There are four learning styles that have been identified in most human beings. Some people learn with one style, while others don’t understand till they receive the message in their style. Makes sense, doesn’t it? So if you only use your speaking/communication style, some people may not understand you. Even if they understand, mentally they may not agree with you because you haven’t spoken to them in the style they understand. They didn’t receive what they were listening for, and they are not likely to act correctly on what you said.
It’s easy to remember the four learning styles. Memorize these five words:
- What if
That’s it. Simple to remember and so effective once you adopt this communication format.
I’ll go over each one briefly so you can see why and how they work:
The Why learning style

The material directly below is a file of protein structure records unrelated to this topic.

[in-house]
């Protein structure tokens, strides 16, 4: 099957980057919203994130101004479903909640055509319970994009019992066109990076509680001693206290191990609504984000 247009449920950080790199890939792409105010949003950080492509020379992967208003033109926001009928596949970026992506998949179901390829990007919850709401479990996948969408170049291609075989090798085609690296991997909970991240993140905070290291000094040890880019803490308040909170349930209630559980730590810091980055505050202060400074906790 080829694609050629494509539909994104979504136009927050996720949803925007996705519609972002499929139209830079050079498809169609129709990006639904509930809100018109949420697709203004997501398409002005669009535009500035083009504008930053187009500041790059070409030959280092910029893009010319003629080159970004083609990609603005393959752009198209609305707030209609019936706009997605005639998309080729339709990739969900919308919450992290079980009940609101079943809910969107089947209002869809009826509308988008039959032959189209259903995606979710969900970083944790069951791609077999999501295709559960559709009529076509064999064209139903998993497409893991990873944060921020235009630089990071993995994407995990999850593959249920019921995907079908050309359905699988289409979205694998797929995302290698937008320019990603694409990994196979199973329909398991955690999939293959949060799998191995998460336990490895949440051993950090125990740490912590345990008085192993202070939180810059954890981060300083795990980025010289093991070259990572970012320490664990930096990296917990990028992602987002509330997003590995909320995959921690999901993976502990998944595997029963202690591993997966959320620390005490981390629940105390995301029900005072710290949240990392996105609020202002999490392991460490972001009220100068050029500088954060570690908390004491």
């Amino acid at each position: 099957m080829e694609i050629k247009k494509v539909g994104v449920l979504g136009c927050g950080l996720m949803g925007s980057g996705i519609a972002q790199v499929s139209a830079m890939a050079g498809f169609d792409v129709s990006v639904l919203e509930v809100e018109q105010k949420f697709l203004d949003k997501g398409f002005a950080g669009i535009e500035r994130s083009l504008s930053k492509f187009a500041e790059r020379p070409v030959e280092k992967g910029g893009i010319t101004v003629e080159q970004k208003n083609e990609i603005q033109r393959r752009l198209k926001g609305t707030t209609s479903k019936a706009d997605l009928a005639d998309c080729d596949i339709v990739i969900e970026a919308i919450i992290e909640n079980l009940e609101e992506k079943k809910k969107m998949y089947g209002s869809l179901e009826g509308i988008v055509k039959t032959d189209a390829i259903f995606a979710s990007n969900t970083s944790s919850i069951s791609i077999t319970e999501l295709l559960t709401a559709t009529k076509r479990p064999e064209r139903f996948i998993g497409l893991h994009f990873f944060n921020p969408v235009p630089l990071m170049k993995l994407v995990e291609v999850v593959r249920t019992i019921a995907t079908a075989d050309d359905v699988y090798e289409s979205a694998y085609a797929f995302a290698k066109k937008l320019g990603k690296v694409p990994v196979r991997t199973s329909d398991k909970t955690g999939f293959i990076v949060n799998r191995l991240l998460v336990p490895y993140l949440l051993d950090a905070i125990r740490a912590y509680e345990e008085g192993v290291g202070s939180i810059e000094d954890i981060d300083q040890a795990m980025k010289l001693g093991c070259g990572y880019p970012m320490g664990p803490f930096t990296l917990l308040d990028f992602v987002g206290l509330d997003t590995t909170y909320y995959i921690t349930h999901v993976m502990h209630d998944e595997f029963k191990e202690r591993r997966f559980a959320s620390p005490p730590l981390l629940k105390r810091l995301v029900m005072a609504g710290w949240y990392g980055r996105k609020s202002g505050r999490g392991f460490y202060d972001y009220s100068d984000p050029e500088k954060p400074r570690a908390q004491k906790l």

This is the type of person that won’t even listen to what you are saying unless you first tell them why you are saying it. They want a reason for what you are asking or telling them. A “Why” type needs to hear a compelling argument, in a positive sense of course, that what you are speaking is relevant to them. You have to reach out to them and tell them why what you are saying matters to them.
As an example, let’s use ‘time efficiency’ within the company as a topic. Let’s say that you are delivering a pep talk to your staff at a staff meeting:
“You’ve all been doing a great job recently and I thank each and every one of you for your efforts. Having said that, I think we can do a lot better with our time efficiency or our time management. If we can improve on this one point it means that jobs can be completed quicker, which will in turn lead to more time off and increase bonuses.”
The What learning style
This is where you introduce facts. You might use statistics or talk about the history of your subject matter. These types are eager learners, and they are ready for you to challenge them with the facts. They love novelty and discovery and are easily bored and distracted if you don’t meet their communication needs. Weave a story for them and they will listen.